Published on October 18th, 2017 | by admin
Heliborne PC Review
Summary: Heliborne is a great online-multiplayer experience for both helicopter enthusiasts and those of us that just want to fly around and shoot stuff.
Let's shoot stuff!
With the shockingly astronomical success of World of Tanks a few years back, it should come as no surprise that other developers would soon follow suit with similarly designed titles in an effort to claim a piece of the auspicious multiplayer pie. Fast forward to now, and a quick look through Steam’s new releases will reveal a burgeoning subgenre of realistic, online, multiplayer-focused, vehicular-combat games dominating the charts. So if War Thunder is the king of plane combat, Cold Steel took battle ships and World of Tanks is the unstoppable Abrams of ‘tank on tank’ action, then Heliborne must be in the lead for the crown of helicopter combat.
As hinted at above, Heliborne is an online-multiplayer, helicopter-combat game with a focus on realism and historical accuracy. If you’ve played any of the previously mentioned vehicular combat games, Heliborne’s design will feel very familiar. Broadly speaking, you earn tokens by playing online multiplayer matches in a variety of game modes in order to level up your pilot and unlock more choppers to fly. It’s a familiar cycle for this online-multiplayer subgenre, and one that you’ll find yourself stuck in simply because the actual gameplay is really quite fun.
Piloting choppers in Heliborne feels great. All the complexities and technique that goes into flying a real helicopter has been distilled down to a control scheme that makes flying fun, simple and intuitive to learn, whilst also requiring some degree of skill to perform effectively. It’s not a simulation game, so if you’ve flown a helicopter in Battlefield or Grand Theft Auto, the basic flight controls will feel similar – just a little heavier, which is a symptom of Heliborne’s devotion to realism. The game also supports keyboard + mouse, gamepad and HOTAS setups if you’re looking for greater immersion.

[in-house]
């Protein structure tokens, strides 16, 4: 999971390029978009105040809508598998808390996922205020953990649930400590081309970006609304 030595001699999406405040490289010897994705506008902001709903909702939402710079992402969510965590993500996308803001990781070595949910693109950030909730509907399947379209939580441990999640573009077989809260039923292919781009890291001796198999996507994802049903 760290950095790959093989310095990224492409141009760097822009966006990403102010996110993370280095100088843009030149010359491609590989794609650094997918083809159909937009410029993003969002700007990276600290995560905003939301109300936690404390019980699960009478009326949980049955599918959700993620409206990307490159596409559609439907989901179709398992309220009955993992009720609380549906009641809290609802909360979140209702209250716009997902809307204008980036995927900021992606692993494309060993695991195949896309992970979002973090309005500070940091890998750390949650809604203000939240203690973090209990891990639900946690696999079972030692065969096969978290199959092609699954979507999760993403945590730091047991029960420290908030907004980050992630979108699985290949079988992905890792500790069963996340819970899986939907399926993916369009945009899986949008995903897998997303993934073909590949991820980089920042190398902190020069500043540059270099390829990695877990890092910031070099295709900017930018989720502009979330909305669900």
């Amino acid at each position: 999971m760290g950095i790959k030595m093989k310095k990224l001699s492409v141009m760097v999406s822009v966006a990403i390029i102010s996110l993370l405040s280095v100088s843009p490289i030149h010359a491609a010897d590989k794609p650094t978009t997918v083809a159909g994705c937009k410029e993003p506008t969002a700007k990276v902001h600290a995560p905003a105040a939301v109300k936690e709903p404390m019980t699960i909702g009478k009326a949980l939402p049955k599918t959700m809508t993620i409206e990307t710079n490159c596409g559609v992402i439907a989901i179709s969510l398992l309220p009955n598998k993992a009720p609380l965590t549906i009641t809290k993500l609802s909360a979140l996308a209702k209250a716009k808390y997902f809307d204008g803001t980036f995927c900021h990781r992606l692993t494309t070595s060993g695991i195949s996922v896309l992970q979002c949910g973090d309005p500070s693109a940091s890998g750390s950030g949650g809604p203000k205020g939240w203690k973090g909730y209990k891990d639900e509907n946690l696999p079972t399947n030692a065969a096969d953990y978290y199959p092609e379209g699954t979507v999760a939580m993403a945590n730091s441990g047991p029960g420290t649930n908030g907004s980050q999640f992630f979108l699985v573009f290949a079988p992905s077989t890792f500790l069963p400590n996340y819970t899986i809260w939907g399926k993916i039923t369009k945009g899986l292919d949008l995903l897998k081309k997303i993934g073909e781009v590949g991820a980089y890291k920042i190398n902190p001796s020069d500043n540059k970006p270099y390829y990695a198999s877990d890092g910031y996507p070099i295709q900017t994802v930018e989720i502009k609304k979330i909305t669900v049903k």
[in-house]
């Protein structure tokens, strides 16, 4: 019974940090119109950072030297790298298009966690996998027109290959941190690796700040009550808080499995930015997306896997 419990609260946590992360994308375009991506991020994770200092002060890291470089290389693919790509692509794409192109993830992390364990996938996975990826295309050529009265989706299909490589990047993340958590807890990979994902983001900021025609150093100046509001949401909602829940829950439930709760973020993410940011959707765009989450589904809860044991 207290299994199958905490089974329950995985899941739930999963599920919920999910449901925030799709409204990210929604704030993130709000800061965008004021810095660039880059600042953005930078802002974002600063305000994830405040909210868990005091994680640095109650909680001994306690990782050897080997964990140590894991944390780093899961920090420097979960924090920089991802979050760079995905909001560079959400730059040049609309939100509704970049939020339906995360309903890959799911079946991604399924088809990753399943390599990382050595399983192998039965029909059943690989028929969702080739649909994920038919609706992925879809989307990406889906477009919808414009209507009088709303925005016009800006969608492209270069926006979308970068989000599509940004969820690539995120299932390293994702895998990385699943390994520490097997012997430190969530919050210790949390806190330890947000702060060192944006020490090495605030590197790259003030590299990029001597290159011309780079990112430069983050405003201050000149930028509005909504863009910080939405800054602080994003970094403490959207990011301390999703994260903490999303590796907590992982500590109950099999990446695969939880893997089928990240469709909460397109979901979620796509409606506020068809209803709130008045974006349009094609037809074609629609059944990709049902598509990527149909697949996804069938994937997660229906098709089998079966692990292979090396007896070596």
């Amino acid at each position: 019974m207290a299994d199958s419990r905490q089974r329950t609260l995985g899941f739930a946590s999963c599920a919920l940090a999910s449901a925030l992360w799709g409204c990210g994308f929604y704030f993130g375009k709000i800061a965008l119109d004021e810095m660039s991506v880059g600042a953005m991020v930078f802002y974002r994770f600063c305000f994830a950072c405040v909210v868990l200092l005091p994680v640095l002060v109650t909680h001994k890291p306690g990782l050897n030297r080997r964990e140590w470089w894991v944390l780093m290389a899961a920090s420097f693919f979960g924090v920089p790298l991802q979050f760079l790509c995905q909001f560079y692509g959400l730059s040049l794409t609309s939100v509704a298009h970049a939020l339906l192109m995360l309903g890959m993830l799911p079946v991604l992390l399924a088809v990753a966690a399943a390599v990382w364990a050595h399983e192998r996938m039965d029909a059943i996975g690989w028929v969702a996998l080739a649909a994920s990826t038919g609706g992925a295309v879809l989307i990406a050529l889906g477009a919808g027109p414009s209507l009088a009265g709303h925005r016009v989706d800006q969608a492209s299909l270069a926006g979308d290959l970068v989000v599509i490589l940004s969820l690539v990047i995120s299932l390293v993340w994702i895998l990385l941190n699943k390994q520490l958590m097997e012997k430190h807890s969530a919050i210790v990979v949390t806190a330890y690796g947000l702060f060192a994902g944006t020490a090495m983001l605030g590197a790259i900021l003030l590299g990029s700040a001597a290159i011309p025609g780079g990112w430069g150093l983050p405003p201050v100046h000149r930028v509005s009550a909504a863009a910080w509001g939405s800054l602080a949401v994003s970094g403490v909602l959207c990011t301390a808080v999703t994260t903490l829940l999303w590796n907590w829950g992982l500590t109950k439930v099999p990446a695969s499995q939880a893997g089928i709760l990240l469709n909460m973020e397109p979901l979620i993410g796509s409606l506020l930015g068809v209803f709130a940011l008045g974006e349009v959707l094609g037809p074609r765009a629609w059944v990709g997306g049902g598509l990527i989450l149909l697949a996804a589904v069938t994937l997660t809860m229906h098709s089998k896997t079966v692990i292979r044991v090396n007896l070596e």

This focus on realism has also manifested in faithful recreations of actual helicopter designs with unique physics and historically accurate weapon loadouts. These designs are spread across a range of eras and it’s fascinating to feel the advance in helicopter technology over time. Thankfully, Heliborne’s multiplayer modes restrict the era of the vehicles to their respective historical periods, in order to ensure you’ll never come up against a modern Blackhawk in your Soviet version of something resembling Homer’s car.
Speaking of multiplayer modes, one thing that separates Heliborne from games like War Thunder and World of Tanks is the unique way in which helicopters can be used on the battlefield. In the standard Capture game mode, teams earn points by completing tasks such as destroying enemies in an area, or more interestingly, by capturing objectives. Only helicopters that are able to transport troops are able to capture objectives, meaning teams will need to coordinate their vehicle line up to ensure one player is able to transport troops to capture bases, while the other players protect the troop carriers and clear defences. It’s a great dynamic that has the potential for interesting competitive play down the line. Of course the standard team-based dogfighting is also available if you’d prefer to just blow things up, which is always good fun.
In terms of aesthetics, Heliborne is rather all over the place. The helicopters look great and are replicated with brilliant attention to detail. The map textures on the other hand can often look like something out of an original Xbox game. Most of the time you’re too focused on the objective at hand to notice, but it is disappointing. The game ran perfectly fine on my PC and lower-end machines should also be able to run the game with some settings tweaks. The sound design is also generally solid, with weapons sounding authentic and powerful, and cockpit alerts frequently chiming to warn of on-board fires.
Heliborne is a great online-multiplayer experience for both helicopter enthusiasts and those of us that just want to fly around and shoot stuff. It won’t win any awards for its graphical prowess, but the controls work well and the different game modes are unique enough to separate Heliborne from the crowded online-multiplayer vehicular-combat subgenre. The progression feels balanced and the huge variety of helicopters available ensures you always have something new to try out. So grab your helmet, blast ‘Ride of the Valkyries’ over loudspeaker and take to the skies, pilot.